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Bear in CU-Boulder photo killed on Highway 36

bear photo andy duann cu independent cropped.jpg
Big photo below.
Over the past week or so, we've covered the brouhaha over a photo of a bear falling from a tree on the CU-Boulder campus; see our original coverage below. The shot became an international sensation, as well as the basis for plenty of memes and GIFs included in this post. Now, however, there's infinitely less amusing news related to the story: The bear was killed in a traffic accident yesterday on Highway 36.

Here's the original photo of the bear, which was tranquilized by state wildlife personnel after climbing into a tree near the Williams Village dorms on the CU-Boulder campus:

bear photo andy duann cu independent.jpg
Andy Duann/CU Independent
As you'll recall, Duann, an engineering student from Taiwan, took the photo on the morning of April 26. Shortly thereafter, he provided the image to the CU Independent, the university's student news website, which distributed it far and wide under the presumption that the publication owned the copyright. This turned out to be untrue, since Duann never signed a release with the Independent -- a fact confirmed by the university earlier this week.

Now, however, the smile-inducing shot will likely produce another reaction in viewers due to an incident spelled out by the Boulder Daily Camera. According to the paper, the bear, which had been relocated to the wilderness after Duann captured its tumble, was hit and killed in an accident involving two cars at about 5:40 a.m. yesterday morning on U.S. 36 Jennifer Churchill, a spokeswoman for Colorado Parks and Wildlife, has confirmed that the bear was indeed the one taken from the tree.

"It's a bummer," Churchill told the Camera." It's so hard to go through this and not be able to give these bears a good place to live. The community sees relocating bears as a kind of perfect solution, and unfortunately it's a really difficult proposition."

Particularly in this case. Look below to see our earlier coverage, including memes and GIFs based on Duann's photograph.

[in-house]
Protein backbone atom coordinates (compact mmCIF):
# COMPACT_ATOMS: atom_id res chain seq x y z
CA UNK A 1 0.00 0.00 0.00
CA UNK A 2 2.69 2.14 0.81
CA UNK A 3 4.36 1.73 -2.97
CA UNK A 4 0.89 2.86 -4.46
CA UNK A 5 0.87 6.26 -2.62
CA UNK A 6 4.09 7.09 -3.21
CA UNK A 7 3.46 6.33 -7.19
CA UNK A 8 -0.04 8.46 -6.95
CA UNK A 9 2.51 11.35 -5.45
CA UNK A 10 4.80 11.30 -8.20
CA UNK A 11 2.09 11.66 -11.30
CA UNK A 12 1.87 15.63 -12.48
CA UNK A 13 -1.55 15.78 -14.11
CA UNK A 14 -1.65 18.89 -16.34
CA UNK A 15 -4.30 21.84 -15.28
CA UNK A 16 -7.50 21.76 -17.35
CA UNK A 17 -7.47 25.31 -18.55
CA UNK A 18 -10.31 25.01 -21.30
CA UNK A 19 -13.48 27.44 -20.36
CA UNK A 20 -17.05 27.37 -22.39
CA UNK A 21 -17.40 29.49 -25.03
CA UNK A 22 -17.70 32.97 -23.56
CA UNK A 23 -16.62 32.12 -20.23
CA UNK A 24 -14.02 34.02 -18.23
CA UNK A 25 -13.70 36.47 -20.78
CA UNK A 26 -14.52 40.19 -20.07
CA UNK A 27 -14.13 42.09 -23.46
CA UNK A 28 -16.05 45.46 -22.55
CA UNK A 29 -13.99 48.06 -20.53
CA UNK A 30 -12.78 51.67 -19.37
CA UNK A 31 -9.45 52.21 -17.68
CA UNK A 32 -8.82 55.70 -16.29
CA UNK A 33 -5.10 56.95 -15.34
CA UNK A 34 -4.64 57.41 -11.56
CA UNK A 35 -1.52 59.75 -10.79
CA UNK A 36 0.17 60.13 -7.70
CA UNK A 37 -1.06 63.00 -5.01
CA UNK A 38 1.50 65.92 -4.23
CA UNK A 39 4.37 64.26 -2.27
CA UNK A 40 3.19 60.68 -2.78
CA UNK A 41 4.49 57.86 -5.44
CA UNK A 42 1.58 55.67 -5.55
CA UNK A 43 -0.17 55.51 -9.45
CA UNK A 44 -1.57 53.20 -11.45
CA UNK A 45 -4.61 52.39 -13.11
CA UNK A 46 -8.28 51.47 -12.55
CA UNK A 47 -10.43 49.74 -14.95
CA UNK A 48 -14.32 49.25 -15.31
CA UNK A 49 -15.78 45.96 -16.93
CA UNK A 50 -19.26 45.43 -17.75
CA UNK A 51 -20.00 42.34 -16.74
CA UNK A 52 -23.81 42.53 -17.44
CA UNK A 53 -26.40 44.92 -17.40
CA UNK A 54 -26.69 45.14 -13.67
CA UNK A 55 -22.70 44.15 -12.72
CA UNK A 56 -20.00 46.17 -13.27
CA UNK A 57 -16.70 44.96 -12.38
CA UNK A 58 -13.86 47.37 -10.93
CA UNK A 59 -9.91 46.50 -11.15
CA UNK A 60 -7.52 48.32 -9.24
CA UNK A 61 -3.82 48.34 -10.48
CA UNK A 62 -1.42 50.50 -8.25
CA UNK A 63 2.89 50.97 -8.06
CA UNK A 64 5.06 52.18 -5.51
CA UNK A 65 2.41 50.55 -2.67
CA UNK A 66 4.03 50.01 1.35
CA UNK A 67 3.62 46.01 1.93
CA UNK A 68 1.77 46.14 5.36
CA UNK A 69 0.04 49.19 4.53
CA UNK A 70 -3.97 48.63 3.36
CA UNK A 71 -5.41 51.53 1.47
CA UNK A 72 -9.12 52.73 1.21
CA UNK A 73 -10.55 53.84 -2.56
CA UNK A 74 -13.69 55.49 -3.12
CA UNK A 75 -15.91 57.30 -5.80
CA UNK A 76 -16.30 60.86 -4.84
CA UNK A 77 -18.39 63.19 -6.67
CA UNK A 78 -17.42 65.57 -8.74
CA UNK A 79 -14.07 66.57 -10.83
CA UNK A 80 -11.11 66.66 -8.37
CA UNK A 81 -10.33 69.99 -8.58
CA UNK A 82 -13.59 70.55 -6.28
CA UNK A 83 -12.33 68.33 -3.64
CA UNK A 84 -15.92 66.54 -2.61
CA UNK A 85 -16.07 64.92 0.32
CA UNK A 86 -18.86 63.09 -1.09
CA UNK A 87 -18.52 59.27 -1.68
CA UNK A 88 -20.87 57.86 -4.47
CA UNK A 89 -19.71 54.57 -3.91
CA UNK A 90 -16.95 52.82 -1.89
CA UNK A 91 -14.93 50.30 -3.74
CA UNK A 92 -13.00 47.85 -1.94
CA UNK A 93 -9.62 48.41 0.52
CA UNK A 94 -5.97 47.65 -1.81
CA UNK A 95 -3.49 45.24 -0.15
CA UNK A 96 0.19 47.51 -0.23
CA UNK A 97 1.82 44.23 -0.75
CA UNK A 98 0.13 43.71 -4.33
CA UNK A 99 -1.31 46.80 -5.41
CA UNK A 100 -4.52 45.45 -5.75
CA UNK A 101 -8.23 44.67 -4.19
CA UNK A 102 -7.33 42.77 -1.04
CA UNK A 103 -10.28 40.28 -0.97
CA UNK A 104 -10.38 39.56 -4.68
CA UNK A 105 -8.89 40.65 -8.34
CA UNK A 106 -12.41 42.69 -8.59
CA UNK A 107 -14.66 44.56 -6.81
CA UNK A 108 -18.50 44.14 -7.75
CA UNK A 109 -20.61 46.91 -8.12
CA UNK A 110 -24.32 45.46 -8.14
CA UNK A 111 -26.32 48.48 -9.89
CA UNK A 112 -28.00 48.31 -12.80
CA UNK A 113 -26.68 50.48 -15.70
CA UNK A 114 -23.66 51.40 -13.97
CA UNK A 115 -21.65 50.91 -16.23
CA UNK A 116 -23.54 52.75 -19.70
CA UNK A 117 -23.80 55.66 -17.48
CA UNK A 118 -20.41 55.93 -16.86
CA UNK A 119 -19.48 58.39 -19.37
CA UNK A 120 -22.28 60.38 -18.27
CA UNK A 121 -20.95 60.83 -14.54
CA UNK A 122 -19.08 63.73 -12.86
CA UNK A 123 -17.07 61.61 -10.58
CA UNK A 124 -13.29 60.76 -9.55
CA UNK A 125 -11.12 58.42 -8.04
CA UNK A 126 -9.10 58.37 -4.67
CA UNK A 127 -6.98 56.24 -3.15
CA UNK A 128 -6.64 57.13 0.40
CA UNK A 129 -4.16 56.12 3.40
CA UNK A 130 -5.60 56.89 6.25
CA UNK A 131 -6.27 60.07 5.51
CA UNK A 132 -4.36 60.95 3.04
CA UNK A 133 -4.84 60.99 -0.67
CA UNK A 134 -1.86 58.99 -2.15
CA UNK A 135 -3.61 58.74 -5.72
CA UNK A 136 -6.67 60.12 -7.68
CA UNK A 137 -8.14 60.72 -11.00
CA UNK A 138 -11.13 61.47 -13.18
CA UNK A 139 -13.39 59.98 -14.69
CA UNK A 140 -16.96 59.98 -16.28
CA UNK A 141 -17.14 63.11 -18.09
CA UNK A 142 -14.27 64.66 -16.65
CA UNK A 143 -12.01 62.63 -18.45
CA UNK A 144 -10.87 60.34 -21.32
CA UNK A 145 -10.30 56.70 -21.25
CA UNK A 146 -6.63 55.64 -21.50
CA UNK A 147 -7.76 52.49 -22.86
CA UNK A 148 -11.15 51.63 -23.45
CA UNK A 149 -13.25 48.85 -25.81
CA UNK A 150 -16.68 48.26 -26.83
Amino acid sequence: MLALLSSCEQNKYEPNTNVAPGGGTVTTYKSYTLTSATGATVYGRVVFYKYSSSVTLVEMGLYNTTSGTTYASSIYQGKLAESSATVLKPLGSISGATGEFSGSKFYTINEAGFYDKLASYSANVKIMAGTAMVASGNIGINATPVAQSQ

Update below: A photo of a bear falling from a tree on CU-Boulder's campus last week became both a viral sensation and a subject of media controversy when a copyright dispute erupted between the CU Independent, the university's news website, and student photographer Andy Duann. The school has now acknowledged that Duann owns that copyright, but not in a way that satisfies him yet.

Duann took the photo on Thursday morning. It features a bear that climbed into a tree near the Williams Village dorms and had to be tranquilized.

Before long, media outlets across the country and the world -- approximately 500 of them -- had picked up the shot, which was distributed by the CU Independent with the understanding that Duann and the website would be credited. According to Independent adviser Gil Asakawa (disclosure: a former Westword staffer and longtime acquaintance of yours truly), this was done with the understanding that the site owned the copyright of the photo, since Duann was a staff photographer.

Not so. Duann never signed an agreement with the Independent and shot the photo on his own rather than as part of an assignment for the website. Moreover, he emphasized in earlier interviews that he never intended to surrender his copyright when he allowed the Independent to publish the photo.

The latest? Duann, reached very early this morning (he was already studying), was told yesterday afternoon in a meeting with Christopher Braider, overseer of CU-Boulder's in-transition journalism department, that he does indeed own the copyright.

This development, reported last night on the Poynter MediaWire page, would seem to resolve the situation. But Duann still wants to have public acknowledgment from the university that he owns the copyright in order to prevent continuing confusion over the issue. For instance, he notes that a Mashable.com piece published after the meeting still contained Asakawa's assertions that the Independent owned the copyright.

In addition, Duann wants a personal apology from Asakawa, who he says failed to return numerous messages over the weekend and wasn't at the Braider sit-down. We've left a message for Asakawa and will update this post after he gets back to us.

Money isn't the issue for Duann. During the Braider meeting, he says he was offered $250, the sum the Colorado Daily/Boulder Daily Camera had originally agreed to pay him for the photo before the copyright kerfuffle arose. However, he turned down the cash and did likewise after being contacted by representatives from some of the news agencies that had previously published the shot. Instead, he's more interested in a policy change at the Independent establishing that the site retains the ability to use the materials submitted by students but they keep the copyright.

He sees this as a matter of respect -- and while such an action won't affect him (he graduates in ten days or so), he'd like to see it enacted so future members of the Independent won't go through the same kind of situation he just experienced.

One more thing: Duann says his sister e-mailed a publication in his native Taiwan that ran his photo to inform people there about the copyright matter. In reply, she received a form asking Duann to pay the agency if he wanted to publish his own photo. Welcome to journalism, 21st century style.

Page down to continue reading about the bear, featured in a series of memes and GIFs.



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